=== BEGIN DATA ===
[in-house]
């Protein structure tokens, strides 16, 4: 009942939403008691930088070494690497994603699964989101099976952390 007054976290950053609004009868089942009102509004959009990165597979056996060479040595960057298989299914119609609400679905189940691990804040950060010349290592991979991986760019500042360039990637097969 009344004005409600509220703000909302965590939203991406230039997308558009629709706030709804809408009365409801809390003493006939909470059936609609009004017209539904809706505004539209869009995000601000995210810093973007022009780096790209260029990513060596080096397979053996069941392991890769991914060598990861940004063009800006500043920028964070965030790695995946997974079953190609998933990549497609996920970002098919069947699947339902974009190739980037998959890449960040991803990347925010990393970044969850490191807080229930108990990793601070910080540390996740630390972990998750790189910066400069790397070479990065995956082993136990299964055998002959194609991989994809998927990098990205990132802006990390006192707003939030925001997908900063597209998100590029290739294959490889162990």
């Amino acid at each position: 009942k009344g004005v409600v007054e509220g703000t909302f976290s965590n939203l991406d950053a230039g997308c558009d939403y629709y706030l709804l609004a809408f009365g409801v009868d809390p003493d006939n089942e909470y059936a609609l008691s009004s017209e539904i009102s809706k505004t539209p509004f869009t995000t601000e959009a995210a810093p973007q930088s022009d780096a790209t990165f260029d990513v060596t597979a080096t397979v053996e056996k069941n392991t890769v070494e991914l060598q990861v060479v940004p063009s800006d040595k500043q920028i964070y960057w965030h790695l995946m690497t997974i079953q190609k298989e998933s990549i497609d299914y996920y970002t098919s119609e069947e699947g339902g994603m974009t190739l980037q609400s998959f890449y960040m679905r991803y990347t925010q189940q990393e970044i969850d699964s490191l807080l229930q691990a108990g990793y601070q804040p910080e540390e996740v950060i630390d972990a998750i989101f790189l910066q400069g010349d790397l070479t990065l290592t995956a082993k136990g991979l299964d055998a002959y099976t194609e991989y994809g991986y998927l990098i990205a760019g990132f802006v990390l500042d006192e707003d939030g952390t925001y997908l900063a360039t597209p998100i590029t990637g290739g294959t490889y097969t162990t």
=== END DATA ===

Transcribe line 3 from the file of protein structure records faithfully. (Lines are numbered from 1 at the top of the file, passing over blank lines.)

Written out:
């Amino acid at each position: 009942k009344g004005v409600v007054e509220g703000t909302f976290s965590n939203l991406d950053a230039g997308c558009d939403y629709y706030l709804l609004a809408f009365g409801v009868d809390p003493d006939n089942e909470y059936a609609l008691s009004s017209e539904i009102s809706k505004t539209p509004f869009t995000t601000e959009a995210a810093p973007q930088s022009d780096a790209t990165f260029d990513v060596t597979a080096t397979v053996e056996k069941n392991t890769v070494e991914l060598q990861v060479v940004p063009s800006d040595k500043q920028i964070y960057w965030h790695l995946m690497t997974i079953q190609k298989e998933s990549i497609d299914y996920y970002t098919s119609e069947e699947g339902g994603m974009t190739l980037q609400s998959f890449y960040m679905r991803y990347t925010q189940q990393e970044i969850d699964s490191l807080l229930q691990a108990g990793y601070q804040p910080e540390e996740v950060i630390d972990a998750i989101f790189l910066q400069g010349d790397l070479t990065l290592t995956a082993k136990g991979l299964d055998a002959y099976t194609e991989y994809g991986y998927l990098i990205a760019g990132f802006v990390l500042d006192e707003d939030g952390t925001y997908l900063a360039t597209p998100i590029t990637g290739g294959t490889y097969t162990t």